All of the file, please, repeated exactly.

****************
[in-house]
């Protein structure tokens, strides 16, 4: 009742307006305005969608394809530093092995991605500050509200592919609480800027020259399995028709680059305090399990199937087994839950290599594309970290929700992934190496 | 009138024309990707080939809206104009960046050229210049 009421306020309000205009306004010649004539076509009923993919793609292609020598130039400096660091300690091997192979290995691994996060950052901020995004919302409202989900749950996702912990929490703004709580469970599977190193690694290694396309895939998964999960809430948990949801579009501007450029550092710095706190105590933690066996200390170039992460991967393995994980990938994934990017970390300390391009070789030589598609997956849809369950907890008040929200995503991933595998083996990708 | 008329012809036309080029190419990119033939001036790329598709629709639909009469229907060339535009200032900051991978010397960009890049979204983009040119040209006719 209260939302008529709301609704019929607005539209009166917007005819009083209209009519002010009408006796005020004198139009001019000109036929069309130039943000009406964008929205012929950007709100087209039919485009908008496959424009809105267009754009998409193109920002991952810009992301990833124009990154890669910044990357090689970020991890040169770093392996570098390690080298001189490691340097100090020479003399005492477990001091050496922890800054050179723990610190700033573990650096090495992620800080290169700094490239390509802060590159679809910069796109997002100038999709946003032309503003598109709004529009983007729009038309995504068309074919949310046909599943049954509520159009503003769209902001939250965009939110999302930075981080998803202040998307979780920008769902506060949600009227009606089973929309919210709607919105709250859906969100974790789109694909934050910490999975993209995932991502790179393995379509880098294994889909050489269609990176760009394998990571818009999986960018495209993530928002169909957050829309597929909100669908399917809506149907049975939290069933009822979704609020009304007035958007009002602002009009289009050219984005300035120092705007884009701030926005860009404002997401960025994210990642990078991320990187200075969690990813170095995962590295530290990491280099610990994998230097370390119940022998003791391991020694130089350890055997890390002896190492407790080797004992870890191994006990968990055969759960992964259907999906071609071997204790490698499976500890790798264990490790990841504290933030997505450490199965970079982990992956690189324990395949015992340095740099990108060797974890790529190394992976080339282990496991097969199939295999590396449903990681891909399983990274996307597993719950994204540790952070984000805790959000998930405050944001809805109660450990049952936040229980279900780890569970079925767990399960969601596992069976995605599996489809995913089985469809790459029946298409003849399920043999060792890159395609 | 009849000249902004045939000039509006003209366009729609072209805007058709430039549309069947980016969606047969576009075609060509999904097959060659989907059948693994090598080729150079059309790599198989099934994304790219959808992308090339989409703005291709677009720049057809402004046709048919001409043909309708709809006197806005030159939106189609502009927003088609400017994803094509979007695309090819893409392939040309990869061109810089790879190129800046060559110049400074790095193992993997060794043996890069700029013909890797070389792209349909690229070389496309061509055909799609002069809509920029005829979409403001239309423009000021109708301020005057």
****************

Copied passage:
[in-house]
């Protein structure tokens, strides 16, 4: 009742307006305005969608394809530093092995991605500050509200592919609480800027020259399995028709680059305090399990199937087994839950290599594309970290929700992934190496 | 009138024309990707080939809206104009960046050229210049 009421306020309000205009306004010649004539076509009923993919793609292609020598130039400096660091300690091997192979290995691994996060950052901020995004919302409202989900749950996702912990929490703004709580469970599977190193690694290694396309895939998964999960809430948990949801579009501007450029550092710095706190105590933690066996200390170039992460991967393995994980990938994934990017970390300390391009070789030589598609997956849809369950907890008040929200995503991933595998083996990708 | 008329012809036309080029190419990119033939001036790329598709629709639909009469229907060339535009200032900051991978010397960009890049979204983009040119040209006719 209260939302008529709301609704019929607005539209009166917007005819009083209209009519002010009408006796005020004198139009001019000109036929069309130039943000009406964008929205012929950007709100087209039919485009908008496959424009809105267009754009998409193109920002991952810009992301990833124009990154890669910044990357090689970020991890040169770093392996570098390690080298001189490691340097100090020479003399005492477990001091050496922890800054050179723990610190700033573990650096090495992620800080290169700094490239390509802060590159679809910069796109997002100038999709946003032309503003598109709004529009983007729009038309995504068309074919949310046909599943049954509520159009503003769209902001939250965009939110999302930075981080998803202040998307979780920008769902506060949600009227009606089973929309919210709607919105709250859906969100974790789109694909934050910490999975993209995932991502790179393995379509880098294994889909050489269609990176760009394998990571818009999986960018495209993530928002169909957050829309597929909100669908399917809506149907049975939290069933009822979704609020009304007035958007009002602002009009289009050219984005300035120092705007884009701030926005860009404002997401960025994210990642990078991320990187200075969690990813170095995962590295530290990491280099610990994998230097370390119940022998003791391991020694130089350890055997890390002896190492407790080797004992870890191994006990968990055969759960992964259907999906071609071997204790490698499976500890790798264990490790990841504290933030997505450490199965970079982990992956690189324990395949015992340095740099990108060797974890790529190394992976080339282990496991097969199939295999590396449903990681891909399983990274996307597993719950994204540790952070984000805790959000998930405050944001809805109660450990049952936040229980279900780890569970079925767990399960969601596992069976995605599996489809995913089985469809790459029946298409003849399920043999060792890159395609 | 009849000249902004045939000039509006003209366009729609072209805007058709430039549309069947980016969606047969576009075609060509999904097959060659989907059948693994090598080729150079059309790599198989099934994304790219959808992308090339989409703005291709677009720049057809402004046709048919001409043909309708709809006197806005030159939106189609502009927003088609400017994803094509979007695309090819893409392939040309990869061109810089790879190129800046060559110049400074790095193992993997060794043996890069700029013909890797070389792209349909690229070389496309061509055909799609002069809509920029005829979409403001239309423009000021109708301020005057």